Labour councillor reveals struggle with sexuality ahead of Pride Cymru event
With Pride Cymru taking place in Cardiff this weekend, one Gwent man who stuggled with talking about his sexuality as a youth has spoken about how the annual celebration of the LGBT+ community, underlines the importance of being able to openly discuss sexuality.
Growing up in the Gwent Valleys without feeling able to discuss being gay led to Nathan Yeowell falling into a pattern of self-destructive behaviour, that eventually led to a complete breakdown.
The turning point for the now 46-year-old came after a friend paid for a therapy course and he was able to start a recovery from what he describes as the “pitiful sight” he had become some 10 years ago when he was diagnosed, after the event, as having suffered a “prolonged nervous and physical breakdown”.
Being a teenager “not like the other kids” in Griffithstown, Pontypool, Mr Yeowell said he had had always felt different, but it wasn’t until attending Oxford University that he came out as gay.
He would enjoy a successful career working for the BBC and for Cwmbran-born Labour MP Kevin Brennan, but a series of medical operations led to a period of depression.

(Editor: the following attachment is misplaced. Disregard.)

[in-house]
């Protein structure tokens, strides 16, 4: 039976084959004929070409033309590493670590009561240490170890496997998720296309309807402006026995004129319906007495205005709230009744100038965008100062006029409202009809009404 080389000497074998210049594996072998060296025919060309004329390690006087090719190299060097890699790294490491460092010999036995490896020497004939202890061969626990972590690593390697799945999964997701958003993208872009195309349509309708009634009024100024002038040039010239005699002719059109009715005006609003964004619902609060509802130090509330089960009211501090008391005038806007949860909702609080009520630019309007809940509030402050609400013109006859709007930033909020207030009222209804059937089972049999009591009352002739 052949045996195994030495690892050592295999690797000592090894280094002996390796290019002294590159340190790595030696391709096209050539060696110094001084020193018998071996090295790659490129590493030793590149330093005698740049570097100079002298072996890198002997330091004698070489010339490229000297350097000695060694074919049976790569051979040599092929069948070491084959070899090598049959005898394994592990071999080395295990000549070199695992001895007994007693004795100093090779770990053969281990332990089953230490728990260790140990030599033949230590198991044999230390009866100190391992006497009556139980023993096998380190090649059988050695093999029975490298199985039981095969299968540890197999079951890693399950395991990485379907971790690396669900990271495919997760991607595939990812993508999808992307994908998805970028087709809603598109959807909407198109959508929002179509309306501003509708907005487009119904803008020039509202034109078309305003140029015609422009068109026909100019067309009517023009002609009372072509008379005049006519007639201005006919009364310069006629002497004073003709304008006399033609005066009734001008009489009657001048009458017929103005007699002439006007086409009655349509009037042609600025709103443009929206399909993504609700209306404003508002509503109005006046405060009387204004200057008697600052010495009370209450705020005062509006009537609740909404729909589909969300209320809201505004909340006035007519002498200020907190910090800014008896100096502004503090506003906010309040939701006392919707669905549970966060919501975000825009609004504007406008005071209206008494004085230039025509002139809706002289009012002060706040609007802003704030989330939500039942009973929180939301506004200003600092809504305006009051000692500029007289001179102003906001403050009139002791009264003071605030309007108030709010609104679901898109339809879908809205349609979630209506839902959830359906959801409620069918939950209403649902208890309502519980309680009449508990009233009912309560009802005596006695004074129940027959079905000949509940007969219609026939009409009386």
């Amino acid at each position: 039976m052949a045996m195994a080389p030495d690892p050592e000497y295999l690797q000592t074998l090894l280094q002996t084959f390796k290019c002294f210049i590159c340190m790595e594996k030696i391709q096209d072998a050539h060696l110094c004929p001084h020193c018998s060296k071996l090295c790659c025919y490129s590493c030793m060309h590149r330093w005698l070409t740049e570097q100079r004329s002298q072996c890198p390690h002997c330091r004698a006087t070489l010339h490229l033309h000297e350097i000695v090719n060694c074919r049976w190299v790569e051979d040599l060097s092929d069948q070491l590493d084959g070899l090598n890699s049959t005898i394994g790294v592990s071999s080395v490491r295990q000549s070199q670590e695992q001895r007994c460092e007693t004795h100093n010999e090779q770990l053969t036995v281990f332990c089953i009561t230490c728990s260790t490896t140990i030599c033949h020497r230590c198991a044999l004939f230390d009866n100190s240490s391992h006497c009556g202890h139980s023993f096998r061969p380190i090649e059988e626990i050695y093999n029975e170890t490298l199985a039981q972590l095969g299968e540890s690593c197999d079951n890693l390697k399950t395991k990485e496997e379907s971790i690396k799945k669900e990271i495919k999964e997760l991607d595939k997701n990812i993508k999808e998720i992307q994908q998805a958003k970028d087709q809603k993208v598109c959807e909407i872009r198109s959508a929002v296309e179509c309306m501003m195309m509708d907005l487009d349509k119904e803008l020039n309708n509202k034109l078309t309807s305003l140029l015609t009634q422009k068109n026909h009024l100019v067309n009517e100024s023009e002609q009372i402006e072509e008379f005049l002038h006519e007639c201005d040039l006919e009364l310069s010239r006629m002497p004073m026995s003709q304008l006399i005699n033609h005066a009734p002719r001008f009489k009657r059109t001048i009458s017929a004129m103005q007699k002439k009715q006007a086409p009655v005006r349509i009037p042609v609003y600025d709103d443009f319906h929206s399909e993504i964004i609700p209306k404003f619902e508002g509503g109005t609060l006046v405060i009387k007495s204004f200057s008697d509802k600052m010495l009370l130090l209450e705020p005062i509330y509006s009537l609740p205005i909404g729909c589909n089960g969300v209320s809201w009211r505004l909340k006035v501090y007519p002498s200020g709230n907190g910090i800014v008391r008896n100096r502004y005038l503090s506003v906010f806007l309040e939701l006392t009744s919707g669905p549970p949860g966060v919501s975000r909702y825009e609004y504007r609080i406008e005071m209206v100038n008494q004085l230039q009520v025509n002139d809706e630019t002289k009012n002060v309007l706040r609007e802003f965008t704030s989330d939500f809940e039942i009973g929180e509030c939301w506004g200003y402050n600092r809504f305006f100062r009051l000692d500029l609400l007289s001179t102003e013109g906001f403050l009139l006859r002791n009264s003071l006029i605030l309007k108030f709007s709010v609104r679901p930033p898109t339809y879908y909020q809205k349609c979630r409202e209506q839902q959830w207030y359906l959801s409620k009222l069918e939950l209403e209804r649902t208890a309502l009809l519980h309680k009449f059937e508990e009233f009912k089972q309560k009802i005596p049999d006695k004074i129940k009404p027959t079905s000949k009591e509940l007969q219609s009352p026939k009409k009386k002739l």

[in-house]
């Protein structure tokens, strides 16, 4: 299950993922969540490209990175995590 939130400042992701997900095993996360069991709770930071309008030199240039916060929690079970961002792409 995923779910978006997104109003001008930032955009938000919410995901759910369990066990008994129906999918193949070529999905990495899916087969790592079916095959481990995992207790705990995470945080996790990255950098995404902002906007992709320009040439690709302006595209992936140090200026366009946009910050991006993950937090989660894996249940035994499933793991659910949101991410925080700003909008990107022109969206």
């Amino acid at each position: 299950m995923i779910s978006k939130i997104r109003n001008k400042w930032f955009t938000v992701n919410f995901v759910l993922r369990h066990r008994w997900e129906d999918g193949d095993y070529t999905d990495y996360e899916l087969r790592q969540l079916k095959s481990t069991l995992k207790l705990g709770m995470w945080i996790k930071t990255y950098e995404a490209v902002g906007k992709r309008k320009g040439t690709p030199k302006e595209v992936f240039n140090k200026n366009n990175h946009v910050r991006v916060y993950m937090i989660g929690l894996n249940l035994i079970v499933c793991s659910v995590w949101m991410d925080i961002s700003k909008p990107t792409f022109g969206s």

Now a councillor, representing his home ward of Panteg on Torfaen Borough Council, Mr Yeowell shared an insight into the turmoil he’d experienced with councillors this week.
He told them how much of his own mental anguish had stemmed from denying his own sexuality along with a mixture of “low-level homophobia” and aggression conjured up by “toxic masculinity” in a world where many men are discouraged from discussing and sharing their feelings.
He was speaking in support of a plan for the council to take steps to promote and improve men’s mental health, which he said was timely with June being Pride month, which is dedicated to the celebration of the LGBTQ+ community and the fight for equal rights, and with the council having announced plans to support a possible event locally.
The Labour member told his colleagues: “It’s very important we celebrate the diversity, the inclusion and compassion of our communities up and down Torfaen, and crucially I think it’s important to celebrate it because it hasn’t always felt like that.
“Growing up gay in the 1980s and 1990s the Eastern Valley did not feel like the most welcoming of places at times.
“I don’t suppose that there was anything out of the ordinary in this, the almost ever present, low-level homophobia would have been felt in school playgrounds, on terraces and in workplaces across the country.
“But that was no consolation at the time and neither did it soften the long-term psychological damage of suppressing my sexuality from an early age.
“This contributed, in large parts, to me undergoing what was diagnosed, after the event, as prolonged nervous and physical breakdown in my mid-30s, and there are indeed some of you in this room who can remember the pitiful sight that was 10 years ago.
“That diagnosis came following a sustained period of self-destructive behaviour in large parts which was diagnosed, as a therapist later said, by that sort of systemic suppression of one’s self from a very early age.”